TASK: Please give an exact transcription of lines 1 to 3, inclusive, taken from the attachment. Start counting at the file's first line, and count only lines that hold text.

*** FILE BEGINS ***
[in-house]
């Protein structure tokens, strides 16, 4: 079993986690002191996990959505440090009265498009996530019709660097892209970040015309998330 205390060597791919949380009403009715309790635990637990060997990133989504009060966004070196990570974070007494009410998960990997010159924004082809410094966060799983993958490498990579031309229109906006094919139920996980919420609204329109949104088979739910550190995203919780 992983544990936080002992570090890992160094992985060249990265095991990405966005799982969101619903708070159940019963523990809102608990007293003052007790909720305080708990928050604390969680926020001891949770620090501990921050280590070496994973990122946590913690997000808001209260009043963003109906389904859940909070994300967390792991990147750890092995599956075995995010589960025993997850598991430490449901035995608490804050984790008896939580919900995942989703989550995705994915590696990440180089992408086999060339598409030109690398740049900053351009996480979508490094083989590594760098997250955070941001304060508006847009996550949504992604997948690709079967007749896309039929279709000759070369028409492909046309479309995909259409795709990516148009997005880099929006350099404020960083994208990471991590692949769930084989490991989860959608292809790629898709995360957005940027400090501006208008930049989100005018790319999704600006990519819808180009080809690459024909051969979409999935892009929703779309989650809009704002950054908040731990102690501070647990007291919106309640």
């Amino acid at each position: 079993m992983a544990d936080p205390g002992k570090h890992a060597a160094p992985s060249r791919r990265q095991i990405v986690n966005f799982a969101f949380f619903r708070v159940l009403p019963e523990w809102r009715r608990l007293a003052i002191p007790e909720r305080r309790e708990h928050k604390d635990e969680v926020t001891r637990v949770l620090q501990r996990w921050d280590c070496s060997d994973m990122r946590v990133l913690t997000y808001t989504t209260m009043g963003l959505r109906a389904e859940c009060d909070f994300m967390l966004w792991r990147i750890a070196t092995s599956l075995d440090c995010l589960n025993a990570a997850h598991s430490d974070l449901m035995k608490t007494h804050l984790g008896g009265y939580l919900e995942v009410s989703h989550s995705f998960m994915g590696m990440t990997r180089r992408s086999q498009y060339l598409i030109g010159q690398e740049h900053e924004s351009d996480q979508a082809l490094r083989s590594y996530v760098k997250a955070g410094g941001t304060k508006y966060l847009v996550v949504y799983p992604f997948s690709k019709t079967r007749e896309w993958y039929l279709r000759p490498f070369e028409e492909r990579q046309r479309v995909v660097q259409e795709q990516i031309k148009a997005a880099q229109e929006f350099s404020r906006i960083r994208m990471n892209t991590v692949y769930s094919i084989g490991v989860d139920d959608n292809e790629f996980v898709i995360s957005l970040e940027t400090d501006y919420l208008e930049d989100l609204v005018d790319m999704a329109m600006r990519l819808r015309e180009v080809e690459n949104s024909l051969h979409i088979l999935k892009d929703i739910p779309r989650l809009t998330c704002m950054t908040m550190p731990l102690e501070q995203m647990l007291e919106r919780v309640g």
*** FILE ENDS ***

[in-house]
């Protein structure tokens, strides 16, 4: 079993986690002191996990959505440090009265498009996530019709660097892209970040015309998330 205390060597791919949380009403009715309790635990637990060997990133989504009060966004070196990570974070007494009410998960990997010159924004082809410094966060799983993958490498990579031309229109906006094919139920996980919420609204329109949104088979739910550190995203919780 992983544990936080002992570090890992160094992985060249990265095991990405966005799982969101619903708070159940019963523990809102608990007293003052007790909720305080708990928050604390969680926020001891949770620090501990921050280590070496994973990122946590913690997000808001209260009043963003109906389904859940909070994300967390792991990147750890092995599956075995995010589960025993997850598991430490449901035995608490804050984790008896939580919900995942989703989550995705994915590696990440180089992408086999060339598409030109690398740049900053351009996480979508490094083989590594760098997250955070941001304060508006847009996550949504992604997948690709079967007749896309039929279709000759070369028409492909046309479309995909259409795709990516148009997005880099929006350099404020960083994208990471991590692949769930084989490991989860959608292809790629898709995360957005940027400090501006208008930049989100005018790319999704600006990519819808180009080809690459024909051969979409999935892009929703779309989650809009704002950054908040731990102690501070647990007291919106309640």
């Amino acid at each position: 079993m992983a544990d936080p205390g002992k570090h890992a060597a160094p992985s060249r791919r990265q095991i990405v986690n966005f799982a969101f949380f619903r708070v159940l009403p019963e523990w809102r009715r608990l007293a003052i002191p007790e909720r305080r309790e708990h928050k604390d635990e969680v926020t001891r637990v949770l620090q501990r996990w921050d280590c070496s060997d994973m990122r946590v990133l913690t997000y808001t989504t209260m009043g963003l959505r109906a389904e859940c009060d909070f994300m967390l966004w792991r990147i750890a070196t092995s599956l075995d440090c995010l589960n025993a990570a997850h598991s430490d974070l449901m035995k608490t007494h804050l984790g008896g009265y939580l919900e995942v009410s989703h989550s995705f998960m994915g590696m990440t990997r180089r992408s086999q498009y060339l598409i030109g010159q690398e740049h900053e924004s351009d996480q979508a082809l490094r083989s590594y996530v760098k997250a955070g410094g941001t304060k508006y966060l847009v996550v949504y799983p992604f997948s690709k019709t079967r007749e896309w993958y039929l279709r000759p490498f070369e028409e492909r990579q046309r479309v995909v660097q259409e795709q990516i031309k148009a997005a880099q229109e929006f350099s404020r906006i960083r994208m990471n892209t991590v692949y769930s094919i084989g490991v989860d139920d959608n292809e790629f996980v898709i995360s957005l970040e940027t400090d501006y919420l208008e930049d989100l609204v005018d790319m999704a329109m600006r990519l819808r015309e180009v080809e690459n949104s024909l051969h979409i088979l999935k892009d929703i739910p779309r989650l809009t998330c704002m950054t908040m550190p731990l102690e501070q995203m647990l007291e919106r919780v309640g």